One of the first projects was installing three aluminum American Wood Dryers kilns built to Seneca specs—two for dimensional lumber and one for the stud mill—with more to come. The steam from the co-gen plant is moved overhead to the dry kilns. There, it is condensed back into water after use, which is sent back to the co-gen plant to go to the boiler. Nothing is wasted.
Payne says aluminum is more expensive, but the advantages, like less rusting, outweigh the cost.
The log yard was expanded to give Seneca more decking and storage capabilities. And the shipping and loading area was expanded as well.
“Originally, the rail spur came across the property and basically cut us in half, so we reoriented that rail spur to the south, doubling our car capacity. We also expanded a parallel line for chip cars, which allows us to ship our chips further distances,” says Payne.
Payne says Seneca does have an advantage having reciprocal rights with two Class 1 railroads—Union Pacific and Burlington Northern. “We can bring in both suppliers and then ship to different destinations. It gives us a lot of flexibility, because there’s a lot of customers that are on one or the other rail line, but not both.”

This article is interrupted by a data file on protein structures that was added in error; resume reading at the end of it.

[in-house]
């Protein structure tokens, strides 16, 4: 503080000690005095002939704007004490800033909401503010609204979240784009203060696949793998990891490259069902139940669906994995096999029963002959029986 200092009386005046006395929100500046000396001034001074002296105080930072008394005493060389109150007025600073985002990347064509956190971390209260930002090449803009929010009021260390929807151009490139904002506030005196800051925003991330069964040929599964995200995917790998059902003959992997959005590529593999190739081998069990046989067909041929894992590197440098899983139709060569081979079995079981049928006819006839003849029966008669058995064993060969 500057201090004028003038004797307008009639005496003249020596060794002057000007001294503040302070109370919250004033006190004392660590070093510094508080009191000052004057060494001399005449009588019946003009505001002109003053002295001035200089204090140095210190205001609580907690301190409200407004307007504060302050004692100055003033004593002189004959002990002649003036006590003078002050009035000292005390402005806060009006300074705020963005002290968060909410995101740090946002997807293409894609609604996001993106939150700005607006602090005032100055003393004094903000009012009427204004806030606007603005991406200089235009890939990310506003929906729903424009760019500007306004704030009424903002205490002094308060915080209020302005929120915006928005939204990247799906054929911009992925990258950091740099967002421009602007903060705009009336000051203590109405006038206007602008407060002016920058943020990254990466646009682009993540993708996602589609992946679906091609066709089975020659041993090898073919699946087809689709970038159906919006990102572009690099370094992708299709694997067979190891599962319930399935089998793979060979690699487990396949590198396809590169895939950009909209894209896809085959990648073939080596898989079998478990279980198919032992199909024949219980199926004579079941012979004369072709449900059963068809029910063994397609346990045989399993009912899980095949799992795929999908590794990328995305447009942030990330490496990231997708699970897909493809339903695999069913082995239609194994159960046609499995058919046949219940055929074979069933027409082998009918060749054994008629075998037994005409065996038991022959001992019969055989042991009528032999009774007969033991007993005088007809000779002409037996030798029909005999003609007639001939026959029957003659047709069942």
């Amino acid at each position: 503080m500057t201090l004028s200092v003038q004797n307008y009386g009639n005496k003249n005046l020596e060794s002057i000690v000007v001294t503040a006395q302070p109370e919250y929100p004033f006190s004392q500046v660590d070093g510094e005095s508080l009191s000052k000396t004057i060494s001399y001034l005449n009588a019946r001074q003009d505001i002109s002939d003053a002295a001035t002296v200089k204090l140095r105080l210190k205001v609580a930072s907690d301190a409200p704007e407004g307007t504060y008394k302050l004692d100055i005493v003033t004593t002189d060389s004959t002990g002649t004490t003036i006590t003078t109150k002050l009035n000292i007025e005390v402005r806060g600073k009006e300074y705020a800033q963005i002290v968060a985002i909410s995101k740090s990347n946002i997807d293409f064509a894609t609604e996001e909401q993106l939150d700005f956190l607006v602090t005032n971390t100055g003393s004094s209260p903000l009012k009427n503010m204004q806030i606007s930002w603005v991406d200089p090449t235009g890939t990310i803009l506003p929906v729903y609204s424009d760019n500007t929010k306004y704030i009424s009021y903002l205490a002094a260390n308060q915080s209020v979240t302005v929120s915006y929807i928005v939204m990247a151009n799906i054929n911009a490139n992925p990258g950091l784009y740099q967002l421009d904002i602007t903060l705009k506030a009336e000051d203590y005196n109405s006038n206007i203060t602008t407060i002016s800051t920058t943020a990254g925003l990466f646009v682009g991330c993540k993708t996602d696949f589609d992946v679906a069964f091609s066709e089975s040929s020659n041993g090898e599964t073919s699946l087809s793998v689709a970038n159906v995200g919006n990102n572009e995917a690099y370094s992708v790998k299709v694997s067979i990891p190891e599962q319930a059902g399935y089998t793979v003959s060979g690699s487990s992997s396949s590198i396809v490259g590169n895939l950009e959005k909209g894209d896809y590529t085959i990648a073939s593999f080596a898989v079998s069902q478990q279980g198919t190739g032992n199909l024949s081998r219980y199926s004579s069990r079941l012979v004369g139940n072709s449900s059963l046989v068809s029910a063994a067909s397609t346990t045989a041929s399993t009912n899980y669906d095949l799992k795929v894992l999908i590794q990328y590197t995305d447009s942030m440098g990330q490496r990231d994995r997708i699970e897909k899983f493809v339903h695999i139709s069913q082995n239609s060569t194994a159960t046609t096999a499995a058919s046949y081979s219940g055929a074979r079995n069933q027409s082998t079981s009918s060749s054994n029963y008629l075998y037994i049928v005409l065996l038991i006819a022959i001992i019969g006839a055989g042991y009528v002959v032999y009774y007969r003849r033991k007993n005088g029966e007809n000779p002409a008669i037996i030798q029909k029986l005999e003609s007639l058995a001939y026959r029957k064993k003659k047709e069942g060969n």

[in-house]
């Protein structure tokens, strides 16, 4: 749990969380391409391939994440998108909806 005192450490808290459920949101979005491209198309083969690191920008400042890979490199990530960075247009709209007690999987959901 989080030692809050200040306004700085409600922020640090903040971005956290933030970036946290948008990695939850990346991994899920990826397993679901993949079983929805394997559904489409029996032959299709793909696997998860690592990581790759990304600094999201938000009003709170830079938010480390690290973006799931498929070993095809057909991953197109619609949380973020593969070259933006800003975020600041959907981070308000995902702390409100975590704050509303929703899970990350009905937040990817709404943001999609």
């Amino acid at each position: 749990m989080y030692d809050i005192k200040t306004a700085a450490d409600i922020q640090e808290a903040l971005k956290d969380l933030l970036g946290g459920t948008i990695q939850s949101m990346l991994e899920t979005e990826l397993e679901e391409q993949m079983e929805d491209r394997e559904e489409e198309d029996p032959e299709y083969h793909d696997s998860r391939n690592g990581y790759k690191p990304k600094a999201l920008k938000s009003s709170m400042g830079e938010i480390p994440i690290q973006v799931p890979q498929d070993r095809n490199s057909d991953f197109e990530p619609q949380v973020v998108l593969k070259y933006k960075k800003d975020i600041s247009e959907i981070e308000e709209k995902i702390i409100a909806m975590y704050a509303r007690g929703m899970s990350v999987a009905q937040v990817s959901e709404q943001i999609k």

Because the dimension mill was going to take a lot more capital and time, Seneca first put the infrastructure in the stud mill facility. The focus then moved to the dimension mill and related facilities. Key to the sawmill upgrade was a new 60-bin USNR sorting line complimenting an existing tray sorter line, giving adequate sorting capacity ahead of the new dry kilns
Automation, Payne says, is the key to this project. “We’ve employed a very unique edger outfeed system that coupled new automation with existing technology, thus eliminating a very manual process under the previous product flow. Our engineer and mill management came to the table with an idea that hadn’t been tried before in this fashion, but sold its capabilities. And true to Seneca nature, it worked as planned. It was truly a team effort and something everyone is most proud of. Seneca’s been known for their internal designs and this is no different. It’s our competitive edge”